Illinois Wesleyan’s School of Nursing Provides Educational Excellence
State-of-the-art facilities, diversified experiences, and superior instructors equip students to lead in the field with skill and compassion.
The School of Nursing at Illinois Wesleyan University blends the liberal arts with its professional program, offering students a broad foundation of learning along with important career preparation. The School offers exceptionally skilled faculty, superb training opportunities and a distinctive Spanish minor that addresses the nursing care needs of the country’s growing Hispanic population.
|IWU Associate Professor of Nursing Kathryn Scherck, left, shows student Kristian Lavinder how to check symptoms on the School of Nursing's SimMan.|
Students benefit from the University’s liberal arts emphasis with courses that stress writing and group projects, allowing students to develop the communication and interpersonal abilities, critical thinking and decision-making skills the nursing profession requires. In addition, all senior nursing students take a business management course in the Division of Business and Economics. By offering a course that focuses on businesses beyond the health care industry, broader principles are taught that can be applied to many different areas.
“It’s important that students have the opportunity to learn about business from the perspective of someone outside of health care, so they get this broader view of the world,” says Donna Hartweg, director of the School of Nursing. She notes that interdisciplinary understanding and communication are hallmarks of the Institute of Medicine’s Health Professions Education Report of the Future.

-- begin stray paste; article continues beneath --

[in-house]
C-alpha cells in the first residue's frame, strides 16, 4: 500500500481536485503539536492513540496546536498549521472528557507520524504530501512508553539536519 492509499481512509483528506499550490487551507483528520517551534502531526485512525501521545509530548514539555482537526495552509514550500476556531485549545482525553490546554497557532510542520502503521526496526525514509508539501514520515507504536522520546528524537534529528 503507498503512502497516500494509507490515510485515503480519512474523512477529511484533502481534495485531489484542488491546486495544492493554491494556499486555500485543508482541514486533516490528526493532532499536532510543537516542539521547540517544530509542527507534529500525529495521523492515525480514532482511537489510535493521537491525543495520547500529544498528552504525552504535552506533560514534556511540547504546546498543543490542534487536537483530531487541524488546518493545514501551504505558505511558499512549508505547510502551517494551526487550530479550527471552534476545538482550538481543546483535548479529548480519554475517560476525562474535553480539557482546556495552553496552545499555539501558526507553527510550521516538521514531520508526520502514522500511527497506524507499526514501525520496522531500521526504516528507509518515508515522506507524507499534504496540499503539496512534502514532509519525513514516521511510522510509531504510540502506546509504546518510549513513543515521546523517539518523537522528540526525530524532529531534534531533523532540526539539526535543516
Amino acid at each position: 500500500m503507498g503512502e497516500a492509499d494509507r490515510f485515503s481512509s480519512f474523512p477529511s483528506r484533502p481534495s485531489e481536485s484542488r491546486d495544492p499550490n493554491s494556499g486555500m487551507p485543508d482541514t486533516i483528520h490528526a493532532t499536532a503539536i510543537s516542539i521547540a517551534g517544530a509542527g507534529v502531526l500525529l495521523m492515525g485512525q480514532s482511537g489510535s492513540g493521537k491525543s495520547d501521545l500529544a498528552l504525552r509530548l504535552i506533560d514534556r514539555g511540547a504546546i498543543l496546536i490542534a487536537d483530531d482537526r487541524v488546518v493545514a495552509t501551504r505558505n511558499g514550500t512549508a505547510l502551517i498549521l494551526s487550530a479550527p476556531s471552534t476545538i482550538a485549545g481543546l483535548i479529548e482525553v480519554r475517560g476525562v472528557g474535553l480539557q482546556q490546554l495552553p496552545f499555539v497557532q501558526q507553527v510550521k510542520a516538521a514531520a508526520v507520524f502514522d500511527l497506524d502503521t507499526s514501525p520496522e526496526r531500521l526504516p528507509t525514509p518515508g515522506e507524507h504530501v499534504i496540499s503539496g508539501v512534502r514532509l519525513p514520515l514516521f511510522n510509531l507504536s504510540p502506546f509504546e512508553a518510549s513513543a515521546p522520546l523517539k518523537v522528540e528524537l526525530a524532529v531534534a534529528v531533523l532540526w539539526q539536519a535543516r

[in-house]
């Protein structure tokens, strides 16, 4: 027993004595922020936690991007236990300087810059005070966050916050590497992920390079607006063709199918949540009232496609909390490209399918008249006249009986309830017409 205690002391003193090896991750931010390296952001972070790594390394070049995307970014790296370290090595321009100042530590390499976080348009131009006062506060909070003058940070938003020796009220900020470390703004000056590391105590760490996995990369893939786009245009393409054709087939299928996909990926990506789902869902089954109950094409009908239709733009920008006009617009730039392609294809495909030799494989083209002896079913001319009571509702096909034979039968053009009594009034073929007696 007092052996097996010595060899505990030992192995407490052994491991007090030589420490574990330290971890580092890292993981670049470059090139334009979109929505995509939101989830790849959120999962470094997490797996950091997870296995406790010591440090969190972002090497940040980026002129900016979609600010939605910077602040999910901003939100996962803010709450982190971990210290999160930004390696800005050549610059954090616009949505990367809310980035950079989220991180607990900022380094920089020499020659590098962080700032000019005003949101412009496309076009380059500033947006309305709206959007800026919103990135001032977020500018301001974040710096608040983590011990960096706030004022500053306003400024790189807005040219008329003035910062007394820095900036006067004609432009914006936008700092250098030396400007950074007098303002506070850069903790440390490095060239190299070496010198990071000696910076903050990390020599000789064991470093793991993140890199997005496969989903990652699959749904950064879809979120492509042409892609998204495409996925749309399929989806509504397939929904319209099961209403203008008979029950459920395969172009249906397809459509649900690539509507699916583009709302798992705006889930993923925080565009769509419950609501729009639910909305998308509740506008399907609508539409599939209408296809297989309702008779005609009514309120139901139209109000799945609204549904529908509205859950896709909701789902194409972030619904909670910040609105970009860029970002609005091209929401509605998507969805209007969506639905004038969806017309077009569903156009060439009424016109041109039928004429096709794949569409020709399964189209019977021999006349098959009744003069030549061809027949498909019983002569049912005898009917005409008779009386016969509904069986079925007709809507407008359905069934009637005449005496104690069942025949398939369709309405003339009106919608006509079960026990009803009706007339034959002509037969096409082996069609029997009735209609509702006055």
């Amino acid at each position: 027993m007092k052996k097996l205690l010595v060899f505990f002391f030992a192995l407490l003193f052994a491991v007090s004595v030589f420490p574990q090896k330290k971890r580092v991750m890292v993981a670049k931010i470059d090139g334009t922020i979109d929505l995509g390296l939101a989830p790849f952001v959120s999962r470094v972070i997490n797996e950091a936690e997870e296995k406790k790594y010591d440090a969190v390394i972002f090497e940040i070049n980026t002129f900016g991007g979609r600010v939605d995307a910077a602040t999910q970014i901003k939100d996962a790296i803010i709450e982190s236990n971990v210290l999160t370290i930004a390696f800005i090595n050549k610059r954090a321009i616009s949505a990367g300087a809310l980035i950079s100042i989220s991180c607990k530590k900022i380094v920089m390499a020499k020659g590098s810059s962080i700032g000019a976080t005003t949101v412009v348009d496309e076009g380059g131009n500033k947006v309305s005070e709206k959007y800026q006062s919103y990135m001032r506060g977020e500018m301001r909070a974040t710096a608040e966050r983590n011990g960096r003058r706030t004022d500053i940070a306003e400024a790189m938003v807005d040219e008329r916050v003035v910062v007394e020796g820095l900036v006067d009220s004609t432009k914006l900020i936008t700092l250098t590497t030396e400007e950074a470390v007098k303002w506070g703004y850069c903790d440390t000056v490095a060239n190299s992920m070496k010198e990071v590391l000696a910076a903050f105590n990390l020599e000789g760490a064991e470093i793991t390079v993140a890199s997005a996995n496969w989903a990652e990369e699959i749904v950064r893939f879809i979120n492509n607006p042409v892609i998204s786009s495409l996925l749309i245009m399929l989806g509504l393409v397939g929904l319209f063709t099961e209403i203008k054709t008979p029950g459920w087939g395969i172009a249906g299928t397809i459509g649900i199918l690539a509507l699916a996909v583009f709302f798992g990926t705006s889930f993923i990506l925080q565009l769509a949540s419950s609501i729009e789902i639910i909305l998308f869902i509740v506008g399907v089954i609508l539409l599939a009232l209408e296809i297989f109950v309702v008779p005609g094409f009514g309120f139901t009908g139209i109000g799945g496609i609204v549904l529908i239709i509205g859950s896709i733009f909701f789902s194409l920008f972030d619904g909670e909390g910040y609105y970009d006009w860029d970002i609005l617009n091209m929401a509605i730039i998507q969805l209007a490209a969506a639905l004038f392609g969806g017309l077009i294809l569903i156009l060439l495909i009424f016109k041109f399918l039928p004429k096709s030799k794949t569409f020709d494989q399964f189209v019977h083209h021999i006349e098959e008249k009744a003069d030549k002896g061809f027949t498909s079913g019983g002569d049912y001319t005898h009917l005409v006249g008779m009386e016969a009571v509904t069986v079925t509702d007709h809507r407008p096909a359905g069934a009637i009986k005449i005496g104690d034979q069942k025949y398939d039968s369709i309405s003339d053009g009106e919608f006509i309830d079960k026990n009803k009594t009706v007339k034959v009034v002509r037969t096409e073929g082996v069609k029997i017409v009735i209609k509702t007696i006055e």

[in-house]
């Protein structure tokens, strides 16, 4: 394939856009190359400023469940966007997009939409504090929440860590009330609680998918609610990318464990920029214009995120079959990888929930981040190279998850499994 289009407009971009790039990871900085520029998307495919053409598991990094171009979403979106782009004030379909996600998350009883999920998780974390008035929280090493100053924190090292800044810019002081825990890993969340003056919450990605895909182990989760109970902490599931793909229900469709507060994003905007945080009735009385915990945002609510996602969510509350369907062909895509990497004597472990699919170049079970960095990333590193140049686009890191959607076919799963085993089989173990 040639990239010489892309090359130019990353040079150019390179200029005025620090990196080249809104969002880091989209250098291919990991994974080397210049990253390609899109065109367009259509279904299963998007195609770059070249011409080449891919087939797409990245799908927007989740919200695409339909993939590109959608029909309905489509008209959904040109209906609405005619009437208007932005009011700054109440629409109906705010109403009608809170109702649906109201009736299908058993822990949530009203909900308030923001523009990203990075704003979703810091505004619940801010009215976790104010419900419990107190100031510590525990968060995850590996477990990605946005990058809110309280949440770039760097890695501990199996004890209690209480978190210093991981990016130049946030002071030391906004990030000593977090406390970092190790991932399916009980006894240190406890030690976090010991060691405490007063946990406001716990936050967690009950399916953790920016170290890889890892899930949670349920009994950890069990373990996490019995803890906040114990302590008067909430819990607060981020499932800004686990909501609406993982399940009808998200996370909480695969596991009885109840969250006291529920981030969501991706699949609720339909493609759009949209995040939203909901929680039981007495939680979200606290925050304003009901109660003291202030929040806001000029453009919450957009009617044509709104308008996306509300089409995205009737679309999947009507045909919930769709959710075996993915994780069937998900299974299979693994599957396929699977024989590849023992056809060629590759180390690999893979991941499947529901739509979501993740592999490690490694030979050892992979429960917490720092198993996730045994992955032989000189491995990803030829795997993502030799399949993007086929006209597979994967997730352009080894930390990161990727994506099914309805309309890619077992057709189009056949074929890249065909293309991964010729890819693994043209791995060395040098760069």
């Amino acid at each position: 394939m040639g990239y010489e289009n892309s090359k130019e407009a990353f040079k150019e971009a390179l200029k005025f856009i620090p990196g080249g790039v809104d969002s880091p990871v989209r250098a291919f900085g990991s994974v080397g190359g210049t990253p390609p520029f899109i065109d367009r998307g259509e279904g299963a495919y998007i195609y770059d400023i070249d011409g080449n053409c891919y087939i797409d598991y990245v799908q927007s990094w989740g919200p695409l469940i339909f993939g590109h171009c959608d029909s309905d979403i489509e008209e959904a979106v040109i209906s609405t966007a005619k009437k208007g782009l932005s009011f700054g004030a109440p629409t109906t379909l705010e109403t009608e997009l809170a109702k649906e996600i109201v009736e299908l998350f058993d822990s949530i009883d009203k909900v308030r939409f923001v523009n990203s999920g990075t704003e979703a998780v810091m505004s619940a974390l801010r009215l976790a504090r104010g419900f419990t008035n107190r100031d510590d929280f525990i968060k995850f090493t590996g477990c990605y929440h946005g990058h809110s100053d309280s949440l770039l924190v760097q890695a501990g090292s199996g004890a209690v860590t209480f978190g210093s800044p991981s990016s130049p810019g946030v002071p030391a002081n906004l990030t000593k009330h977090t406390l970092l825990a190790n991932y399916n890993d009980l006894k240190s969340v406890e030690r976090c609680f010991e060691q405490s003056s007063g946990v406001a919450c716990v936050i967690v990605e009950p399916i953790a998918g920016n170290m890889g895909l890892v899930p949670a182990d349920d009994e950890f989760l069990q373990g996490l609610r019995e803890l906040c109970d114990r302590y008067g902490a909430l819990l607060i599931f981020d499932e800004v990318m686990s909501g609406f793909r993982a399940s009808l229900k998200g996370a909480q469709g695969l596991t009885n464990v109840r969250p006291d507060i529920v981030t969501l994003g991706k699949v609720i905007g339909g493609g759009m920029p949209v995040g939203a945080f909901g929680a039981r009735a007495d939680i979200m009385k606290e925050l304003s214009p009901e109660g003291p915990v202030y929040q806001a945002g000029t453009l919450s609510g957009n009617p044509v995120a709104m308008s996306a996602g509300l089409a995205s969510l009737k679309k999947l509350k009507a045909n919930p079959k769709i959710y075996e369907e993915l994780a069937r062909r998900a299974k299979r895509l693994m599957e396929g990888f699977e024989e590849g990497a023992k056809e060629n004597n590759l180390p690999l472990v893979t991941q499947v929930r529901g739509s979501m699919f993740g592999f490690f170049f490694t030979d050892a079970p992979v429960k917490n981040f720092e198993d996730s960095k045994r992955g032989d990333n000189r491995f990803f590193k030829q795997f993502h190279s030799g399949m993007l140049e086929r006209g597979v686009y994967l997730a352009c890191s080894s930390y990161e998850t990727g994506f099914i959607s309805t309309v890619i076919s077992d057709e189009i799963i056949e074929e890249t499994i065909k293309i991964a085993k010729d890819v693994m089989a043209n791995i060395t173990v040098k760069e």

An unusual advantage to the liberal arts environment at Illinois Wesleyan was demonstrated last year in an “Acting Across the Curriculum” course offered through the School of Theatre Arts, which sent acting students to classes across campus as a teaching tool. For nursing students, the actors staged examples of inappropriate bedside manner, providing a memorable lesson on professional development.
All of the full-time faculty in IWU’s School of Nursing have doctorate degrees. Hartweg notes this is especially significant because Illinois Wesleyan is an undergraduate-only institution, allowing close interaction of undergraduate students with doctorally prepared faculty, and differing from many schools, where comparably prepared faculty members often teach only in graduate programs.
“We pride ourselves on the close relationships that develop between our students and faculty,” says Hartweg. “With our small class sizes, faculty really get to know students well because they work so closely with them in the classroom and in clinical settings.
“These faculty could teach anywhere they want to teach, but they choose to teach at Illinois Wesleyan because of their commitment to undergraduate education.”
Unlike most universities, students have direct admission as freshmen to the School of Nursing. Once enrolled, no future application is necessary. The vast majority of nursing students complete their degrees in four years.
Graduates of the School of Nursing pursue a variety of exciting careers, often taking positions of leadership. Many Most go on to graduate study. Alumni include chief operating officers of major health care institutions and community health care clinics, nursing professors, researchers, school nurses, nurse midwives, nurse practitioners and more. Typically, 100 percent of graduates of the School of Nursing are employed at the time they complete their degrees.